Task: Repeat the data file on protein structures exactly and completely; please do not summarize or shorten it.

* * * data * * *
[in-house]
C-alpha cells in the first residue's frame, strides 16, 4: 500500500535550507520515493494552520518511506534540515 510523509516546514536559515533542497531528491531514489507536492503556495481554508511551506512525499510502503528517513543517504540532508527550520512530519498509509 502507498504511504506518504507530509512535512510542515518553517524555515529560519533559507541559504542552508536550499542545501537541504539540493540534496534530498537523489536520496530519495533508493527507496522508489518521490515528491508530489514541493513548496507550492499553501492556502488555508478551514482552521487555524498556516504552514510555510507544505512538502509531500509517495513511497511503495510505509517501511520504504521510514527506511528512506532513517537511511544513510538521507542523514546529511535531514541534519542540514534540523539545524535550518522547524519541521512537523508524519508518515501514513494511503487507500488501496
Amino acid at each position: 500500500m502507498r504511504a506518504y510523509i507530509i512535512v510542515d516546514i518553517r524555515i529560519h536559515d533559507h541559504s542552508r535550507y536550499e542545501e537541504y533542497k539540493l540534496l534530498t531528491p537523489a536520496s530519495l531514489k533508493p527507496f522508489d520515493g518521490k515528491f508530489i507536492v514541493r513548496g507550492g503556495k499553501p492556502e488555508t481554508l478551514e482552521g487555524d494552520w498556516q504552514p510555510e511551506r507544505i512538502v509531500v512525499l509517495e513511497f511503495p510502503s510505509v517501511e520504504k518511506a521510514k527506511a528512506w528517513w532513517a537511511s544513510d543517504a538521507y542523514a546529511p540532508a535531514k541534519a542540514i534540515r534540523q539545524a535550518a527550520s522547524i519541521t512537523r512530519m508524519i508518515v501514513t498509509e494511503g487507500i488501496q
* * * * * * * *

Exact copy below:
[in-house]
C-alpha cells in the first residue's frame, strides 16, 4: 500500500535550507520515493494552520518511506534540515 510523509516546514536559515533542497531528491531514489507536492503556495481554508511551506512525499510502503528517513543517504540532508527550520512530519498509509 502507498504511504506518504507530509512535512510542515518553517524555515529560519533559507541559504542552508536550499542545501537541504539540493540534496534530498537523489536520496530519495533508493527507496522508489518521490515528491508530489514541493513548496507550492499553501492556502488555508478551514482552521487555524498556516504552514510555510507544505512538502509531500509517495513511497511503495510505509517501511520504504521510514527506511528512506532513517537511511544513510538521507542523514546529511535531514541534519542540514534540523539545524535550518522547524519541521512537523508524519508518515501514513494511503487507500488501496
Amino acid at each position: 500500500m502507498r504511504a506518504y510523509i507530509i512535512v510542515d516546514i518553517r524555515i529560519h536559515d533559507h541559504s542552508r535550507y536550499e542545501e537541504y533542497k539540493l540534496l534530498t531528491p537523489a536520496s530519495l531514489k533508493p527507496f522508489d520515493g518521490k515528491f508530489i507536492v514541493r513548496g507550492g503556495k499553501p492556502e488555508t481554508l478551514e482552521g487555524d494552520w498556516q504552514p510555510e511551506r507544505i512538502v509531500v512525499l509517495e513511497f511503495p510502503s510505509v517501511e520504504k518511506a521510514k527506511a528512506w528517513w532513517a537511511s544513510d543517504a538521507y542523514a546529511p540532508a535531514k541534519a542540514i534540515r534540523q539545524a535550518a527550520s522547524i519541521t512537523r512530519m508524519i508518515v501514513t498509509e494511503g487507500i488501496q